Sleep expert James Wilson, also known as The Sleep Geek, has some tips for getting the most out of your nap. Firstly, research shows 10-20 minutes is the right amount of time to get the benefits of a nap – any more than that and you may wake up feeling groggy.

Secondly, the time of your nap is important. “Earlier in the day you are more likely to have light sleep or REM sleep, whilst later in the day you may fall into deep or slow wave sleep which makes it more likely the nap will impact our sleep at night,” he says. “Try not to nap after 2pm.”

Clear your head by getting outside

Going outdoors is a good way to break up the day – plus, you’ll get some vitamin D and you might even connect with others. It’s almost guaranteed you’ll meet other people on their festive walk who you can smile at, or say hello to from afar. You could also consider meeting a friend or family member who lives nearby, and is spending Christmas alone, for a socially distanced walk.

Some people also swear by a Christmas Day run for their mental health. Around 53,000 people in the UK logged a run on the app Strava on Dec 25 in 2017, with the most popular time to go being 9am. “There’s a special feeling about it,” Ben Sheppard, from South Wales, previously told HuffPost UK. “It doesn’t feel like a normal run. I’ll always go in the morning, clear my head and reflect on the year.”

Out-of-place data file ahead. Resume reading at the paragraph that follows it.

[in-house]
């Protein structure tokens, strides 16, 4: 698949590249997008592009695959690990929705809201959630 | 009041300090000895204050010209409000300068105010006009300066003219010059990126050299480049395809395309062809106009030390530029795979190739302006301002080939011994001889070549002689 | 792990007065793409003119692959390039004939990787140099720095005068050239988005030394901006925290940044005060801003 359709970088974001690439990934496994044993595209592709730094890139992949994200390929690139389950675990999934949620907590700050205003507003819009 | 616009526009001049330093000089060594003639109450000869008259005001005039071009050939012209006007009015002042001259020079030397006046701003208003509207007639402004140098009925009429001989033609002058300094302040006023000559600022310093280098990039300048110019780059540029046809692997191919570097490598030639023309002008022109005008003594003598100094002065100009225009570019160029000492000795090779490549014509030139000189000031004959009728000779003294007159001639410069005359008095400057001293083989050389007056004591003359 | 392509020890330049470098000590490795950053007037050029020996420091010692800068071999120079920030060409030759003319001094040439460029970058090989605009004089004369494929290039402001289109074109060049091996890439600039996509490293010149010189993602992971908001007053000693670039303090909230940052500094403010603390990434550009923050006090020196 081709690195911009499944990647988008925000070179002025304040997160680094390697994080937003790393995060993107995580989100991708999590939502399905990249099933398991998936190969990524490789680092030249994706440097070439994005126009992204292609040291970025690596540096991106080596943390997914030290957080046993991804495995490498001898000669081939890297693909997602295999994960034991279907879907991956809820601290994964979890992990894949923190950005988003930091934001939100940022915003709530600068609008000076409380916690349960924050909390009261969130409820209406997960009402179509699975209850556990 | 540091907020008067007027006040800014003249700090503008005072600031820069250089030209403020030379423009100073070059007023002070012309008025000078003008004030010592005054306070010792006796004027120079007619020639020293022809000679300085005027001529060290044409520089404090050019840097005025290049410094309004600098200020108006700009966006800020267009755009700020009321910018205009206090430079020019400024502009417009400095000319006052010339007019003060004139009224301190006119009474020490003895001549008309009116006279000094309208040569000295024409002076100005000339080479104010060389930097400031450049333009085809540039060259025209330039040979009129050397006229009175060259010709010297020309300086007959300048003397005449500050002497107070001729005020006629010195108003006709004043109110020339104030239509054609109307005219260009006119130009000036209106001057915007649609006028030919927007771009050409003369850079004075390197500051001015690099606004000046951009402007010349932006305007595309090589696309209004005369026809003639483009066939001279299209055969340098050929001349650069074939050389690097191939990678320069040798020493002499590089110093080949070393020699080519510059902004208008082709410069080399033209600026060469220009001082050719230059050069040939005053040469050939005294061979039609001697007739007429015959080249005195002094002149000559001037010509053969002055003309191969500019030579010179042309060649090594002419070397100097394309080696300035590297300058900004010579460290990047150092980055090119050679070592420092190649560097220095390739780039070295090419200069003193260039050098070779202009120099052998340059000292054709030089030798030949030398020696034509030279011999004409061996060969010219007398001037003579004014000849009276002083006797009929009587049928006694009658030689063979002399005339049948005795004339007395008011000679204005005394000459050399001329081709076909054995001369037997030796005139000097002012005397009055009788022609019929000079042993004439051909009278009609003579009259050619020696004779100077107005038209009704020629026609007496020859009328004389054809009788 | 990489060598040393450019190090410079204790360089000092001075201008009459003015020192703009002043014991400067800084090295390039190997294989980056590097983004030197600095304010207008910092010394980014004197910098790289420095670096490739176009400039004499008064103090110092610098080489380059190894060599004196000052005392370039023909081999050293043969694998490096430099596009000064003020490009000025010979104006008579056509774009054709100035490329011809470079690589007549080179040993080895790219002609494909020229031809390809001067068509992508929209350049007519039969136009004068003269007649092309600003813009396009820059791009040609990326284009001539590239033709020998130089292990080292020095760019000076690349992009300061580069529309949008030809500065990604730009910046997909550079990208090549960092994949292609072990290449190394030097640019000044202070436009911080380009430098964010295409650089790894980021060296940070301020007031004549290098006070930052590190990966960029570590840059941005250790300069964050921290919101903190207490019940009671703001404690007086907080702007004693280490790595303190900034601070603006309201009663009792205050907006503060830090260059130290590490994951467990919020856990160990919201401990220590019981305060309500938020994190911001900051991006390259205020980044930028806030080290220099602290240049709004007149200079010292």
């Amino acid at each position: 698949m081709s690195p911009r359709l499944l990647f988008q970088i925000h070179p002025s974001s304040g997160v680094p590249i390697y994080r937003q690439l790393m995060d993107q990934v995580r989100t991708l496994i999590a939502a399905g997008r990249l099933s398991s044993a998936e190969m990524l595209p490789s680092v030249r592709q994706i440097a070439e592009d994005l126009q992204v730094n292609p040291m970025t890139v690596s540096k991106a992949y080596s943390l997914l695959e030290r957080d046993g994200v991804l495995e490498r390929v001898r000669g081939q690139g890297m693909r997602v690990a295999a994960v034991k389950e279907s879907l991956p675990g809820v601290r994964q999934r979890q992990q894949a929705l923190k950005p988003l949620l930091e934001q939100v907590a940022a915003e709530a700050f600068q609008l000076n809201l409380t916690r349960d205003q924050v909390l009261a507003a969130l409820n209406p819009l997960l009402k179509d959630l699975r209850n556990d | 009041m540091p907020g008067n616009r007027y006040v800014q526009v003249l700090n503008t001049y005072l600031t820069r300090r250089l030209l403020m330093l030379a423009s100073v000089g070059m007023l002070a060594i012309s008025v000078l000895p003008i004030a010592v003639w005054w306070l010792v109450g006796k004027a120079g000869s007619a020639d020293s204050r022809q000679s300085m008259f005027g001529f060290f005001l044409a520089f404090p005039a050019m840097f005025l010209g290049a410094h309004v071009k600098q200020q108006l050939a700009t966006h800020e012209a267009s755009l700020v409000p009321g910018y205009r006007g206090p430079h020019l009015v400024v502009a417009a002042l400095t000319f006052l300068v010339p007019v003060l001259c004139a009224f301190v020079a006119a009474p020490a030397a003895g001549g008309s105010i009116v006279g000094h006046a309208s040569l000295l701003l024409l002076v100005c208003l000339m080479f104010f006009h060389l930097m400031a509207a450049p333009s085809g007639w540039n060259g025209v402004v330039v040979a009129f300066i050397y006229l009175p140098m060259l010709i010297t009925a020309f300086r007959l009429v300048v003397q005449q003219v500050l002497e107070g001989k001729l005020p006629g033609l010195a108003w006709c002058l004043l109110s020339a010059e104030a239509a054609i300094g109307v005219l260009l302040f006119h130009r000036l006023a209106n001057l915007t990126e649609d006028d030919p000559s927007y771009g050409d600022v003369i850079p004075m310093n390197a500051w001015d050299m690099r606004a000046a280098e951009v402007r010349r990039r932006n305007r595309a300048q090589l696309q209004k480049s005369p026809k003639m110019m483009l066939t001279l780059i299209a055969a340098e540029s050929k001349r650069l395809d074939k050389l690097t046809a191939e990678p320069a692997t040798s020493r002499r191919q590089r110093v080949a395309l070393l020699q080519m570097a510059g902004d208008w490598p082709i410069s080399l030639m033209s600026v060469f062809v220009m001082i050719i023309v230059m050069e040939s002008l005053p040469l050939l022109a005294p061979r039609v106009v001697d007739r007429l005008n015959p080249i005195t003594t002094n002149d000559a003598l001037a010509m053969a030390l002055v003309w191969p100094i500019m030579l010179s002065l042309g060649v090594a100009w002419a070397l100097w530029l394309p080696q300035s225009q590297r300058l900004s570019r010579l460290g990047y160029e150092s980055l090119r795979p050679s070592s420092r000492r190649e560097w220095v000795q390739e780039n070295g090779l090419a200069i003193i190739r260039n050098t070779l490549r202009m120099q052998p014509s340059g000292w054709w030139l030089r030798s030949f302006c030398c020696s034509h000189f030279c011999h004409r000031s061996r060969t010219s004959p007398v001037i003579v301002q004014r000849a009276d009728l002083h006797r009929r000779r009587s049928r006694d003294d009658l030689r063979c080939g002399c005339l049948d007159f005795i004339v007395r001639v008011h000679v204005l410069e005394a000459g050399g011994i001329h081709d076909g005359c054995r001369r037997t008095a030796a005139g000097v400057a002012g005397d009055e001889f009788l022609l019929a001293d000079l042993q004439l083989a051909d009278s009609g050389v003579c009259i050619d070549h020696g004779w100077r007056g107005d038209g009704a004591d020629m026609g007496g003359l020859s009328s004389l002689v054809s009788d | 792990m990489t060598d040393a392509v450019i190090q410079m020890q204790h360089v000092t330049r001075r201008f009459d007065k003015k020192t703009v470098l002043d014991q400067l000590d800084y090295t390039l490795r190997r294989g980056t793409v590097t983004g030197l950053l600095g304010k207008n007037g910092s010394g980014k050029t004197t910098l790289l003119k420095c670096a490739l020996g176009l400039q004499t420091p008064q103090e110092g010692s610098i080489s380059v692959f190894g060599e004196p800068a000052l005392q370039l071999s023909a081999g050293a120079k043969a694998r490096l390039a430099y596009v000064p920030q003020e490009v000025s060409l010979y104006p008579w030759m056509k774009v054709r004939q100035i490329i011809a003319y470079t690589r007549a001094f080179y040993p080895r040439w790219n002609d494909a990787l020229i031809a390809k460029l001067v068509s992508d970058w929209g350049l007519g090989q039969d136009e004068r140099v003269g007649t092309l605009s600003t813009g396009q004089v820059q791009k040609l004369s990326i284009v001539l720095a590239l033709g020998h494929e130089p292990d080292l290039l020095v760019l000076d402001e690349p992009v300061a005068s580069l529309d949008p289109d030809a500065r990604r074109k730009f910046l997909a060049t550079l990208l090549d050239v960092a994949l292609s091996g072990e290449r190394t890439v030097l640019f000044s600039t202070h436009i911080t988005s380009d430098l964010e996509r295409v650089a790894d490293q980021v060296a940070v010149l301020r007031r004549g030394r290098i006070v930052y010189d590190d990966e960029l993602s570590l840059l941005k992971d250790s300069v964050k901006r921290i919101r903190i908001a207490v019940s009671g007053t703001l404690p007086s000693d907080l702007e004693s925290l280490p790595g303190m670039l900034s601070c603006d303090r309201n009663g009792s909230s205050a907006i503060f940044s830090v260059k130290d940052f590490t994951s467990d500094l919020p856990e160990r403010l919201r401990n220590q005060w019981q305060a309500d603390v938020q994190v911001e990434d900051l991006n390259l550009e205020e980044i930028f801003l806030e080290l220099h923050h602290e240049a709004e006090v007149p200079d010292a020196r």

Is there somewhere in your neighbourhood that you haven’t yet explored on foot? Or perhaps there’s a nearby beach you could drive to? Don’t do your normal pandemic/lockdown walk, shake things up.

Appreciate the small things like the robin in the hedgerow, the vibrant red berries cropping up among holly, or even the Christmas light displays in your area. Paying attention to the present moment – to your own thoughts and feelings, and the world around you – can help improve your mental wellbeing. You can also keep an eye out for dogs donning festive jumpers (very important).

Focus on you

What is it that you love? It could be having a relaxing bath, reading a book, or enjoying a hobby – like knitting, drawing, bread-making or even golf.

Or if you can’t think of any hobbies off the top of your head, why not think back to Christmases you enjoyed as a child and the things you did – was there singing? Colouring? Gaming? Give them a go once more!

Whatever is it, think about how you can bring the things you love into your Christmas Day celebrations.

Help others

Have you considered volunteering? Covid has thrown a bit of a spanner into the works for physical volunteering, but there are still things you can do to help others. And helping others will, in turn, give you a mental boost, while also giving you purpose and helping you feel part of your community.

From making phone calls to people who are isolated this Christmas to volunteering as a driver to ferry food around, there are lots of ways you can still give back, even during the pandemic. If you can’t volunteer for whatever reason, why not call or write a letter to a special someone to tell them why they are wonderful, or leave your favourite restaurant or shop a lovely review online?